Europe

The census is set to include gender and sexuality questions, but why only now?

There has always been a lack of research about people like me.

I knew when I was quite young that I was trans, even if I wasn’t able to articulate it properly until in my late teens.

So growing up, I felt as though I couldn’t fully express myself.

Sitting in a sociology or history class at school only made me feel more invisible, because of the sheer lack of information about people from diverse backgrounds. 

Between the various slurs and being called a ‘p***y’ or ‘p**f’ by other kids, the only time I saw a glimpse of people who were transgender was in a book in science class.  

Being transgender was listed as a mental disorder and a picture of a ‘patient’ was displayed, in the most objectifying way possible – a medical picture of a trans woman who was on hormones, showing various parts of her body that were changing.

She wasn’t a person being shown, rather than a body to gander at with fascination, or disgust. Charming, isn’t it?

It’s safe to say that didn’t help me come to terms with who I was. But a lot has changed since then.

Today we have more research that informs people about the challenges transgender people face in society. Unfortunately it’s all pretty bleak. 

According to research by Stonewall UK, more than two in five transgender people avoid certain public streets out of fear of harassment – and with good reason. Hate crimes against trans people have risen by 25% since last year in the UK, and quadrupled in the past five years, according to BBC LGBT correspondent Ben Hunte.  

As someone who has been publicly out for over a decade, the UK is becoming an increasingly hostile place. Anti-trans rhetoric has become commonplace in the media, fuelling further discrimination and stigma towards people like me.  

This is why further research is needed, and I was therefore happy to see the government announce this week that they were finally asking (voluntary) questions about gender identity and sexual orientation in their national census survey.  

They’ll be asking people what their sexual orientation is, what their sex/gender is, and whether it is the same one assigned at birth. This allows them to collect data on people who are transgender, if they wish to share it.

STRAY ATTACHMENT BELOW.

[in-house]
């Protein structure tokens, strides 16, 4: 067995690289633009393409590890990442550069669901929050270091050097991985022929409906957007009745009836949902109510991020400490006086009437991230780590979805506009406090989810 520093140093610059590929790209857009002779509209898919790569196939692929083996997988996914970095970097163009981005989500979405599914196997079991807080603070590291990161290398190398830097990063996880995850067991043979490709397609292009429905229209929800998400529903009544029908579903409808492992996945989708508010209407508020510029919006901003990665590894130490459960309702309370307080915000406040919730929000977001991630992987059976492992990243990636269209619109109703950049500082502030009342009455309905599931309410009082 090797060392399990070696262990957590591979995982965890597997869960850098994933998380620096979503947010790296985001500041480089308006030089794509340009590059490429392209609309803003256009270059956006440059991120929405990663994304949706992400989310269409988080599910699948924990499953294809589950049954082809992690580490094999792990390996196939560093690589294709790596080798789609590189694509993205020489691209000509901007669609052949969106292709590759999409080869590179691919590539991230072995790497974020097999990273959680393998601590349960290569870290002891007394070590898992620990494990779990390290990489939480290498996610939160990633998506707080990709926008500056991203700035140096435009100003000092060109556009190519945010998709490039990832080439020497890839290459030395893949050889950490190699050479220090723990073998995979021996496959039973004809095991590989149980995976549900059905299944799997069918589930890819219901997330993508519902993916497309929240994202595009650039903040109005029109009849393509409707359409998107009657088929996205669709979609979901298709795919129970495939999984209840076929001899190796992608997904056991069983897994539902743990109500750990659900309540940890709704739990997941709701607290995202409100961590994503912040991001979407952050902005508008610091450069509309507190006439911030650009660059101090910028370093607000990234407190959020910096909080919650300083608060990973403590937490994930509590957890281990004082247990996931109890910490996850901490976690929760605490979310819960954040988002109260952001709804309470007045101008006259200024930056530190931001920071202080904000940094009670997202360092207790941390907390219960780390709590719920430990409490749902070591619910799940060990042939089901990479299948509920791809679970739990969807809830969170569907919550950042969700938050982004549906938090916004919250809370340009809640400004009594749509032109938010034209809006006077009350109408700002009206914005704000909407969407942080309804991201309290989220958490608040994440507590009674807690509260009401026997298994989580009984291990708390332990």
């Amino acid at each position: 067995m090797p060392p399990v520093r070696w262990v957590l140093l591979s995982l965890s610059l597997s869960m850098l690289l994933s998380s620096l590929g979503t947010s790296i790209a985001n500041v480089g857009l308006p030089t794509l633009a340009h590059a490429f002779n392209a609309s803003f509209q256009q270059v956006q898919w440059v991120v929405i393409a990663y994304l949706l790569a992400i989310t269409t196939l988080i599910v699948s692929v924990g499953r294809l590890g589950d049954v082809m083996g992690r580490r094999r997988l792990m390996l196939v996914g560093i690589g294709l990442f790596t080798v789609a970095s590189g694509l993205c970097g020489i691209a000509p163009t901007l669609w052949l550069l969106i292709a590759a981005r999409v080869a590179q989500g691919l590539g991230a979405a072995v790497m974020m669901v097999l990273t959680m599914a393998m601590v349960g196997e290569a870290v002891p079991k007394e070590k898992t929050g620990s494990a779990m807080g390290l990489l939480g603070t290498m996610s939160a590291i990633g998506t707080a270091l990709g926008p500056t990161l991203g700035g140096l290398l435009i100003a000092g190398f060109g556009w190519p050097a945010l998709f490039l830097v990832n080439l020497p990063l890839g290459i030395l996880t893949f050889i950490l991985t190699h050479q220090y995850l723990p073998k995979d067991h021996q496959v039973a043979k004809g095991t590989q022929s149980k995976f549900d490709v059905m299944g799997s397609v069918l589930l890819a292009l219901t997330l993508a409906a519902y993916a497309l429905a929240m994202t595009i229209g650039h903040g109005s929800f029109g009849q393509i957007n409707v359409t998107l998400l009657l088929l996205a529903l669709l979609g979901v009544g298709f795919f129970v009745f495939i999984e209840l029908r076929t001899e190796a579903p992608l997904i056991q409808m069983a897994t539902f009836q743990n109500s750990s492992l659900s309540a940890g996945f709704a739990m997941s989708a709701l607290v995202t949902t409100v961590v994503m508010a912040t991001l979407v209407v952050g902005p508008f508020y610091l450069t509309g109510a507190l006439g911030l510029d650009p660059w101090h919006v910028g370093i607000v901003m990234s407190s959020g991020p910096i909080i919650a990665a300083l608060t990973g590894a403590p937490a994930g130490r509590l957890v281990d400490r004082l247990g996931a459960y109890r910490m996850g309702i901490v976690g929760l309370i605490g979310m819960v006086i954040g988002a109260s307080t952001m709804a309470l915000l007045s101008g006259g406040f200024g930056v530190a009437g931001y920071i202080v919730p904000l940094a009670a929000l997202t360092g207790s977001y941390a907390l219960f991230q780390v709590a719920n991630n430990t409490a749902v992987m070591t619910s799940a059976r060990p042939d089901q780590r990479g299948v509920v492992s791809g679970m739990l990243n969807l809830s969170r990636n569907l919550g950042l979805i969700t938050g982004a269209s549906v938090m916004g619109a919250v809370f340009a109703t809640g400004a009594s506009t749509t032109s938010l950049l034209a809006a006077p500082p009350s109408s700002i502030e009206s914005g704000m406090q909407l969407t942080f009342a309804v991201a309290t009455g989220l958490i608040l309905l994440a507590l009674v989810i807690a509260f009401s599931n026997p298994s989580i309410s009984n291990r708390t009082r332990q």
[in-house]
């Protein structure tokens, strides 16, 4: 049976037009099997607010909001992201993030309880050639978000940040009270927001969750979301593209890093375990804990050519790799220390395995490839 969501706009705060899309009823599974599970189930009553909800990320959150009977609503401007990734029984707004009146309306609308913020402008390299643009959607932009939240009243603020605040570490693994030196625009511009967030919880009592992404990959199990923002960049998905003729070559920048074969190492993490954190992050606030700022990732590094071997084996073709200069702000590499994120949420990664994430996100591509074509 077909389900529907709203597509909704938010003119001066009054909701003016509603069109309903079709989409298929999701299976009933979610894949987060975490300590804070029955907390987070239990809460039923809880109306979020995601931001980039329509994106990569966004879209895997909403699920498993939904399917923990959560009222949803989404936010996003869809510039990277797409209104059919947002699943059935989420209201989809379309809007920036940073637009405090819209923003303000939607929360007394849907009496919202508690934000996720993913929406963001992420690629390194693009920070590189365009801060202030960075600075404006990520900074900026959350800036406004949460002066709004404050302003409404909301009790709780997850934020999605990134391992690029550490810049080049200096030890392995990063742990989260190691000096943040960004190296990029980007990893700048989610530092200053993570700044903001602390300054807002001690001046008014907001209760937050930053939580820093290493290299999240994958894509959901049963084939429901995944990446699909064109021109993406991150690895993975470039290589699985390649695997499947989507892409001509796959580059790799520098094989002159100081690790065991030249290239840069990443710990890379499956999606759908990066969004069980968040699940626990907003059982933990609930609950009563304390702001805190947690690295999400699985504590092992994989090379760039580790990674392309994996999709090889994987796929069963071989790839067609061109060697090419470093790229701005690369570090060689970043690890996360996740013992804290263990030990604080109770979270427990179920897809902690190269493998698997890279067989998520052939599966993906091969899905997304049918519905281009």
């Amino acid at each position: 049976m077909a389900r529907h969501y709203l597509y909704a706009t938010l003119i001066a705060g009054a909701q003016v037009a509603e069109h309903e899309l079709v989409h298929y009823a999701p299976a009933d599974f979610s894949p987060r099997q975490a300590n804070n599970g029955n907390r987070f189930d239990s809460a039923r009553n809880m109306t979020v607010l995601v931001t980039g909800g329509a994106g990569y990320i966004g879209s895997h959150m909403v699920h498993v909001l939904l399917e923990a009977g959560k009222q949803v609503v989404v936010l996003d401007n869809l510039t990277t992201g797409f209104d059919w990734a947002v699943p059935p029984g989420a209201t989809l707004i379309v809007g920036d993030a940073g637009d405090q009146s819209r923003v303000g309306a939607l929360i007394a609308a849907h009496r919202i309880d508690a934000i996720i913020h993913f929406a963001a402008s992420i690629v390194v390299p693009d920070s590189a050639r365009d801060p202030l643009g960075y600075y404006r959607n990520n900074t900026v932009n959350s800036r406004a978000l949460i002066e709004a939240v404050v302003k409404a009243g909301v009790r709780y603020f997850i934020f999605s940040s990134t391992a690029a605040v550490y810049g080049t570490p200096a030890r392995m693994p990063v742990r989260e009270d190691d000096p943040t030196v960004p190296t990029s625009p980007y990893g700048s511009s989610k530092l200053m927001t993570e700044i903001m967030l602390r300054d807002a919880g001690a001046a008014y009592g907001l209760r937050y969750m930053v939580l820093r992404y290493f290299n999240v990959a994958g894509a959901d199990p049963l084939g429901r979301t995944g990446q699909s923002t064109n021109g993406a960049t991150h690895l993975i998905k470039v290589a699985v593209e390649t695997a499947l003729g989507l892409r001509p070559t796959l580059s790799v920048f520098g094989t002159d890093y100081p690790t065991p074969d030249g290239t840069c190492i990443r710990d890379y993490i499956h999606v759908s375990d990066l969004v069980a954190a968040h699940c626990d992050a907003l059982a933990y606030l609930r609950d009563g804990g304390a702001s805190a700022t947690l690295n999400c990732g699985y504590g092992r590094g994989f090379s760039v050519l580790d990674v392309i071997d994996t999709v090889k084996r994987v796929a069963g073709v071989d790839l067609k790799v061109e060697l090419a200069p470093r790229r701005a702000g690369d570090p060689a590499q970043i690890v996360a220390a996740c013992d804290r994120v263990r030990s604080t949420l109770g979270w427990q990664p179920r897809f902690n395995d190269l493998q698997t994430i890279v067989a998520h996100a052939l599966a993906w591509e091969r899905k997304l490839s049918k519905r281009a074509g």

While it’s a step in the right direction, it’s also unbelievable that this is only happening now, in 2020. Why has it not been done sooner? 

Data on such a scale is important for many reasons. It allows us to get a bigger picture about the queer population in this country, and can enable us to delve deeper into the systematic and social challenges facing us.

The trans community has been pointing out for decades fundamental issues in how they are treated in UK society, socially, legally and within health care

It will help us inform policy and be the basis of further research that will hopefully emphasise why it’s so important to support all queer people. Data like the national census will help amplify our voices if used effectively.

There are some current population estimates that suggest queer people make up anywhere between 1-10% of the population (depending on what groups you’re looking at under the queer umbrella), but it’s still always tricky to quantify as some people will not want to share they are queer, or have not come out openly. 

But population numbers are important to be able to create policies and provide services with the right amount of people in mind.

But it’s also important that people know what this data is being used for, as many distrust the government for various reasons – a sentiment I certainly share.  

The trans community has been pointing out for decades fundamental issues in how they are treated in UK society, socially, legally and within health care.

Currently, many trans people have had to wait several years for a single appointment at a gender identity clinic, causing their mental and physical well-being to suffer tremendously as a result. The lack of progress on issues like this has left many queer people feeling like they are not a priority.

This is also a country that has a dark history of treating queer people badly, with enactment of laws such as Section 28, which banned talking about queer issues in school, and the current ongoing trans debate that constantly paints us people as a threat to society.

I can only hope that the census will help the UK fight the serious level of disinformation and foster understanding, empathy and a willingness to do the right thing.

This means taking meaningful steps into making sure health care is more readily accessible, ensuring people can live their lives freely, and combating stigma, bullying and discrimination adequately.  

The UK needs to start listening to the voices of queer people across this country, allowing their lived realities and experiences to inform policy and change.

Only then can we truly make a difference for people so that kids today don’t grow up feeling ashamed of who they are. 

At least, starting next year, we will have accurate data to help us achieve this.

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